Here, in no particular order, are the five worst accounting systems that I have come across in my twelve years in public accounting:
- The shoebox accounting system – this is a great idea if you want an extremely high bill from your tax professional. For the best results, have the receipts wrinkled up and mixed in no particular order, add random pictures of your pet or a recent vacation, and make sure you include some receipts from different years just to keep your tax professional on their toes.
- The handwritten, single page summary of income and expenses – nothing instills confidence in a tax professional like a list of income and expenses with no backup that resembles a grocery list – especially when all the numbers are conveniently rounded.
- Saving twelve months of banks statements for your tax professional – this is not really even an accounting system, but you would be surprised how many clients save twelve months of accounting input and reconciliation work for their tax professionals to complete during tax season. This is a good system if you enjoy finding a new tax professional each year.
- The “is it personal or business?” accounting system – mixing your personal and business transactions in a personal finance software file is another winner with tax professionals as it creates hours of never ending trivia.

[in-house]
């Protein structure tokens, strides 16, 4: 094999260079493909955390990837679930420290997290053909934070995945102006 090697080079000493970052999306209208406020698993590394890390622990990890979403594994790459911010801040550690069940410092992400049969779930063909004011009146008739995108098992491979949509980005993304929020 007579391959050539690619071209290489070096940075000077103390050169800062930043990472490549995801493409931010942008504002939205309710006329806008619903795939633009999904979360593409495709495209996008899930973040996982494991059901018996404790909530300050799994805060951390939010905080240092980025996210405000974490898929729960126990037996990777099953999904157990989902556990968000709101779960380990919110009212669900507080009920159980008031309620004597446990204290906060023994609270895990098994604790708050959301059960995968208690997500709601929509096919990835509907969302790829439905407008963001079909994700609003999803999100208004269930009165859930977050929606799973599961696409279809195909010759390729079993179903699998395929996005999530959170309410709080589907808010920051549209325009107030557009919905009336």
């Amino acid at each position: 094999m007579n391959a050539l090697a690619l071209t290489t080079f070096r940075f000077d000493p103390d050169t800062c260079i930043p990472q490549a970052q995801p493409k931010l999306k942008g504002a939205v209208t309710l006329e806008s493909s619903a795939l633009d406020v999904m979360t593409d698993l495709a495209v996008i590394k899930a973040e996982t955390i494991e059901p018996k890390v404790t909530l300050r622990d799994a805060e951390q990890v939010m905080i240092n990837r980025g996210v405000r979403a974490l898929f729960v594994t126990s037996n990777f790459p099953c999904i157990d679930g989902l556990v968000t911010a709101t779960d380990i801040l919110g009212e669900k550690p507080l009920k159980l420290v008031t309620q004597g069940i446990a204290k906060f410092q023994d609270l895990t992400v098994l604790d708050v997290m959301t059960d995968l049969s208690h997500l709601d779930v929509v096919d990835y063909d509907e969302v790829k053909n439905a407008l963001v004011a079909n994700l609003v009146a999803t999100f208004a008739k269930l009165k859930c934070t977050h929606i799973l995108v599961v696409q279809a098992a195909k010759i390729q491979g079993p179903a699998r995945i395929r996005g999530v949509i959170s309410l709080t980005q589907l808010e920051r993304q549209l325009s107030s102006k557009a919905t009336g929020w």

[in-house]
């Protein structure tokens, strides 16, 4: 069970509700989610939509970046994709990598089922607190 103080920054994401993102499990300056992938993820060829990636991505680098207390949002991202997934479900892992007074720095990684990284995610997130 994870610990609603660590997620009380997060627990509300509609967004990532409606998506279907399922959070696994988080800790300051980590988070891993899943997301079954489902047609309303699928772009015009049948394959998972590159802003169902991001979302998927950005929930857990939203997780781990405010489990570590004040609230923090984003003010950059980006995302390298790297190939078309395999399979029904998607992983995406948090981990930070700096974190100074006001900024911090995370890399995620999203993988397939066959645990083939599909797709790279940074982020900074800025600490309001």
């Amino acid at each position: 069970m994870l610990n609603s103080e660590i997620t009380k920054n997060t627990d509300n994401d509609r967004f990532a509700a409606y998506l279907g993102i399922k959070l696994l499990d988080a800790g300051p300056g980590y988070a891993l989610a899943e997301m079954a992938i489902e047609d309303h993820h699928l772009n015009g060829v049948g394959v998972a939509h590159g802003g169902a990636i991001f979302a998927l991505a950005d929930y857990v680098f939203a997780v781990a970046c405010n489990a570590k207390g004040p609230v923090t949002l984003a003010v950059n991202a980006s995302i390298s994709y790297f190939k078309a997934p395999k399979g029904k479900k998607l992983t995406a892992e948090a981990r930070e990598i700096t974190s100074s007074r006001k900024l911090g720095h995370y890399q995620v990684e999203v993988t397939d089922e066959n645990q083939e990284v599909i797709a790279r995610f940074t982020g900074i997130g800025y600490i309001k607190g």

- The “good intentions” accounting system – this disaster is often the result of an owner who bought a popular accounting software package with the great intention of getting training and assistance, but in the end just quickly input all the transactions and posted them haphazardly, leaving a big mess for their tax professional to sort out.
Hopefully you get the point from these examples – an accounting system has to be organized, detailed, accurate, and timely. This is can be done manually, with computers, or a mix of the two.